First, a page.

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DEUTERONOMY CHAPTER 34
Moses from Mount Nebo vieweth the land, Deuteronomy 34:1-5.34.4.
He dieth there, Deuteronomy 34:5.
His burial, Deuteronomy 34:6.
His age, Deuteronomy 34:7.
Thirty days’ mourning for him, Deuteronomy 34:8.
Joshua succeedeth him, Deuteronomy 34:9.
The praises of Moses, Deuteronomy 34:10-5.34.12.
Moses went up, in compliance with God’s will, that he should then and there resign up his soul to God.
Of the mountain of Nebo, see Numbers 27:12; Numbers 32:38; Deuteronomy 32:49. Of the land of Gilead Moses had as yet seen and enjoyed but a small part. Of this land, see Genesis 31:21; Numbers 32:1,Numbers 32:19, &c.
Unto Dan; to that city which after Moses’s death was called Dan, Joshua 19:47; Judges 18:29. So that here is an anticipation. But it seems most probable, and is commonly believed, that this chapter was not written by Moses, but by Eleazar, or Joshua, or Ezra, or some other man of God, directed herein by the Holy Ghost; this being no more impeachment to the Divine authority of this chapter, that the penman is unknown, which also is the lot of some other books of Scripture, than it is to the authority of the acts of the king or parliament, that they are written or printed by some unknown person.
All Naphtali, i.e. the land of Naphtali, which, together with Dan, was in the north of Canaan, as Ephraim and Manasseh were in the midland parts, and Judah on the south, and the sea on the west. So these parts lying in the several quarters are put for all the rest. He stood in the cast, and saw also Gilead, which was in the eastern part of the land, and thence he saw the north, and south, and west.
The utmost sea, i.e. the midland sea, which was the utmost bound of the Land of Promise on the west.
i.e. The south quarter of thee land of Judah, which is towards the Salt Sea, which is described Numbers 34:3-4.34.5; Joshua 15:1-6.15.4, as the western quarter of Judah was described in the words next foregoing. The plain of the valley of Jericho; or, in which lies Jericho; which was in the tribe of Benjamin.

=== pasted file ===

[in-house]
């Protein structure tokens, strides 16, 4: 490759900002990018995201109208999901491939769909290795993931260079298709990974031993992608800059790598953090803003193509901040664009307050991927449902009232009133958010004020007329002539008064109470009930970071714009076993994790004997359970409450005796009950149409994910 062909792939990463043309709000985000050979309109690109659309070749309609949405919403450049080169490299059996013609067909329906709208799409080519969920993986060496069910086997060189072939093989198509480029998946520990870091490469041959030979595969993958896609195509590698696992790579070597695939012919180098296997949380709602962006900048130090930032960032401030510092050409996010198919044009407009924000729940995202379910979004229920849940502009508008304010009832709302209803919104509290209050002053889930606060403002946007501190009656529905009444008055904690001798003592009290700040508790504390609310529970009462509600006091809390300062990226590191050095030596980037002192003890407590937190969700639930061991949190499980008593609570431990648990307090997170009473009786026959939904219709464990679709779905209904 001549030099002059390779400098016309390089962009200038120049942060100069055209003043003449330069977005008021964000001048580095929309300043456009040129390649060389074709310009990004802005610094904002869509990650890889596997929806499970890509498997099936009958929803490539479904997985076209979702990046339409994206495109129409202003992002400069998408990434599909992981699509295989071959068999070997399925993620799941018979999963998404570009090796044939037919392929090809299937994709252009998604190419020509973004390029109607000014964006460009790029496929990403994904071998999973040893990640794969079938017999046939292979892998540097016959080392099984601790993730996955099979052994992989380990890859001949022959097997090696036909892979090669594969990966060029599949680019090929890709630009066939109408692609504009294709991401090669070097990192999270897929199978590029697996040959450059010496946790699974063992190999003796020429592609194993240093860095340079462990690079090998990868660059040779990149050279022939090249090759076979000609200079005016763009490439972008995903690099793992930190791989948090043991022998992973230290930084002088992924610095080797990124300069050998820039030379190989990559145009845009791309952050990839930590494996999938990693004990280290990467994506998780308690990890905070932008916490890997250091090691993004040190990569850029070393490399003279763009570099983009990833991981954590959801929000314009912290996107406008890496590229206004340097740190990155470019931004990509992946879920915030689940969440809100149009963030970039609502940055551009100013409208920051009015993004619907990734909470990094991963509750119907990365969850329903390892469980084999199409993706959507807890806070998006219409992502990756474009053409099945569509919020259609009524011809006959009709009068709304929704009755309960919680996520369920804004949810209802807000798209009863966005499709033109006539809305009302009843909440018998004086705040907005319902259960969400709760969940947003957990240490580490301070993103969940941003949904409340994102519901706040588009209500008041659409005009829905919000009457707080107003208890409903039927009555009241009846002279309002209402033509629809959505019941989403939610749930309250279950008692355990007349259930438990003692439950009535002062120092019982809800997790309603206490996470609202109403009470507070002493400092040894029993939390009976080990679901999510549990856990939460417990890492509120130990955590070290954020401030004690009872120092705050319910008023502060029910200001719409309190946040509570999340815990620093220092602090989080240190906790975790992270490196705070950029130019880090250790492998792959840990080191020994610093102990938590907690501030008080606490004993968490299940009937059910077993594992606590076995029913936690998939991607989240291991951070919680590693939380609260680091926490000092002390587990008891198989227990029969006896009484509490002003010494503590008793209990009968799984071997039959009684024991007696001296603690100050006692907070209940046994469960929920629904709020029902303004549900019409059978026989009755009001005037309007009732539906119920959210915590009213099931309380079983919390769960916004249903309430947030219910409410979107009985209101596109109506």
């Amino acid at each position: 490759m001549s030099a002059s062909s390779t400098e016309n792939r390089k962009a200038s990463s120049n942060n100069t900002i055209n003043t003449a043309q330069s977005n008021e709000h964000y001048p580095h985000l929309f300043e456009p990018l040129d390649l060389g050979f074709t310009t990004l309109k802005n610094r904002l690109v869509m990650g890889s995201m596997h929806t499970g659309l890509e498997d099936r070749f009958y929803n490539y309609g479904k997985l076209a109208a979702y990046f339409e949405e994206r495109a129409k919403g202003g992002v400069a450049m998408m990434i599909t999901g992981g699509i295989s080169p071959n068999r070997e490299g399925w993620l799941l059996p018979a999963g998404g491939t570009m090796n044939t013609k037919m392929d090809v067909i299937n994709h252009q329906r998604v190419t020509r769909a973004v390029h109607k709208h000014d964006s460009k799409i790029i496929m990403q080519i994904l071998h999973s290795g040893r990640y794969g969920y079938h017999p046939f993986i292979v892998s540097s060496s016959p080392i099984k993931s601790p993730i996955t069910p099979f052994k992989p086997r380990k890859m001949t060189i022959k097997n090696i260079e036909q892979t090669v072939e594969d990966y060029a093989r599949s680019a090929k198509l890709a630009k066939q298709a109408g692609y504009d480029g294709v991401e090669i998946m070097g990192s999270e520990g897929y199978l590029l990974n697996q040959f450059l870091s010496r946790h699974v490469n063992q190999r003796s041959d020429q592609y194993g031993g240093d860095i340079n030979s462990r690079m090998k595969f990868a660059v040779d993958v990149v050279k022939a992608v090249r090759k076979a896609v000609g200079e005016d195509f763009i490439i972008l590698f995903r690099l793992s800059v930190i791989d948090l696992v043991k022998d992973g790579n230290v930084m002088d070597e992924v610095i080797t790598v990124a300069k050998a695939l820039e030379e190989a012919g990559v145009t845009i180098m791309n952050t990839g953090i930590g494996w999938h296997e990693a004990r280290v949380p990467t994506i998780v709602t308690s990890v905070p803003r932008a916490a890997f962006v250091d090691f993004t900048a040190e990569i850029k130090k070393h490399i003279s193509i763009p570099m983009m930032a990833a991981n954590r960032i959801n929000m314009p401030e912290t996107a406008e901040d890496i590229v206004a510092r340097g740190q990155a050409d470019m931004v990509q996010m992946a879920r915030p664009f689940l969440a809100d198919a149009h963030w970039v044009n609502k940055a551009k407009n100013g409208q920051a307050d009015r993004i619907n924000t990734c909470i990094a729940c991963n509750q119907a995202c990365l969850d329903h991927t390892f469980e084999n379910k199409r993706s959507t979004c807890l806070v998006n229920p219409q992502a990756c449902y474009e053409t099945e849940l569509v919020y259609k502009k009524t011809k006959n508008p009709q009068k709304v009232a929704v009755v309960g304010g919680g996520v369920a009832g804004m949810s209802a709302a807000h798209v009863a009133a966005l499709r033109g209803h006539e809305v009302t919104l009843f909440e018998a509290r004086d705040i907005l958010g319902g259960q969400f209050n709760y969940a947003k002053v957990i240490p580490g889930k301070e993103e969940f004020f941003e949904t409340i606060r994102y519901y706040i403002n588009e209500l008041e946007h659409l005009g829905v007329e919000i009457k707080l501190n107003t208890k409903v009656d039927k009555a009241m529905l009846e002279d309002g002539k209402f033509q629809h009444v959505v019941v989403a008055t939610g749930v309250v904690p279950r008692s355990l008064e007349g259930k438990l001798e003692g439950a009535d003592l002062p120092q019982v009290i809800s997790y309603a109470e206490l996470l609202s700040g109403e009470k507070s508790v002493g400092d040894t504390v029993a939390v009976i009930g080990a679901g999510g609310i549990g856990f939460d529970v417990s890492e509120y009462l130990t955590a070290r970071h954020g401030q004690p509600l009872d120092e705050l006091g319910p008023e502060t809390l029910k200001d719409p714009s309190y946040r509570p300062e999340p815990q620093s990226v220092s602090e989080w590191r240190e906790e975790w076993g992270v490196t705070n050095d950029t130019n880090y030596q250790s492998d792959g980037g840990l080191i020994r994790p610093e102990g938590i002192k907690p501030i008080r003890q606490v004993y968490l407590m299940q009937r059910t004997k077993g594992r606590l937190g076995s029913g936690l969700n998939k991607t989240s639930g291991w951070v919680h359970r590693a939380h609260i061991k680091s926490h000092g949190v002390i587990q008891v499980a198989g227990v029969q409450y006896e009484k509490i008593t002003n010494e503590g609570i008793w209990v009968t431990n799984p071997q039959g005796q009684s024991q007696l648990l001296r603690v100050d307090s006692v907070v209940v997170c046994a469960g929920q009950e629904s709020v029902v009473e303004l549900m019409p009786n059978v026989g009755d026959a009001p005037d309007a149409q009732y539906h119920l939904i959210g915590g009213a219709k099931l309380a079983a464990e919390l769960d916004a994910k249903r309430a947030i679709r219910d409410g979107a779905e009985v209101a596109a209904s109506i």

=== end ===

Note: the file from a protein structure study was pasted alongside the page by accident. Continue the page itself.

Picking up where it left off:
The city of palm trees, i.e. Jericho, so called both here and Judges 1:16; Judges 3:13; 2 Chronicles 28:15, from the multitude of palm trees which were in those parts, as Josephus and Strabo write; from whence and the balm there growing it was called
Jericho, which signifies odoriferous, or sweet-smelling.
With thine eyes, to wit, by a miraculous power strengthening thy sight, or making a clear representation of all these parts to thy view.
i.e. In the land which Israel took from the Amorites, which anciently was the land of Moab.
He, i.e. the Lord, last mentioned, buried him either immediately, or by the ministry of angels, whereof Michael was the chief or prince, Jude 1:9.
No man knoweth of his sepulchre, i.e. of the particular place of the valley where he was buried; which God hid from the Israelites, to prevent their superstition and idolatry, to which he knew their great proneness. And for this very reason the devil endeavoured to have it known, and contended with Michael about it, Jude 1:9. And seeing God would not endure the worship of the relics or tomb of so eminent a person as Moses was, it is ridiculous to think God would permit this honour to be given to any of the succeeding saints, who were so far inferior to him.
By a miraculous work of God in mercy to his church and people.
Thirty days was the usual time of mourning for persons of high place and eminency. See Genesis 1:3,Genesis 1:10; Numbers 20:29. For others seven days sufficed.
The spirit of wisdom; and other gifts and graces too, as appears from the history; but wisdom is mentioned as being most necessary for the government, to which he was now called.
Moses had laid his hands upon him; which God had appointed as a sign to Moses, and Joshua, and the Israelites, that this was the person whom he had appointed and qualified for his great work. See Numbers 27:18, &c. Compare Genesis 48:10; Numbers 8:10.
Like unto Moses, in the privileges here following.
Whom the Lord knew face to face, i.e. whom God did so freely, and familiarly, and frequently converse with. See Poole "Exodus 33:11". See Poole "Numbers 12:8". See Poole "Deuteronomy 5:4".
In all the signs: this is to be joined, either,
1. With the words immediately foregoing, as an eminent instance wherein God did know or acknowledge and own or converse so familiarly with Moses, namely, in the working of all his signs and wonders in Egypt, where God spake to him so oft, and sometimes even in Pharaoh’s presence, and answered his requests so particularly and punctually, whether he called for vengeance or for deliverance. Or,
2. With the more remote words, there was none like unto Moses in regard of all the signs, &c., the words, whom the Lord knew face to face, coming in by way of parenthesis.
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Poole, Matthew, "Commentary on Deuteronomy 34". Poole's English Annotations on the Holy Bible. https://www.studylight.org/
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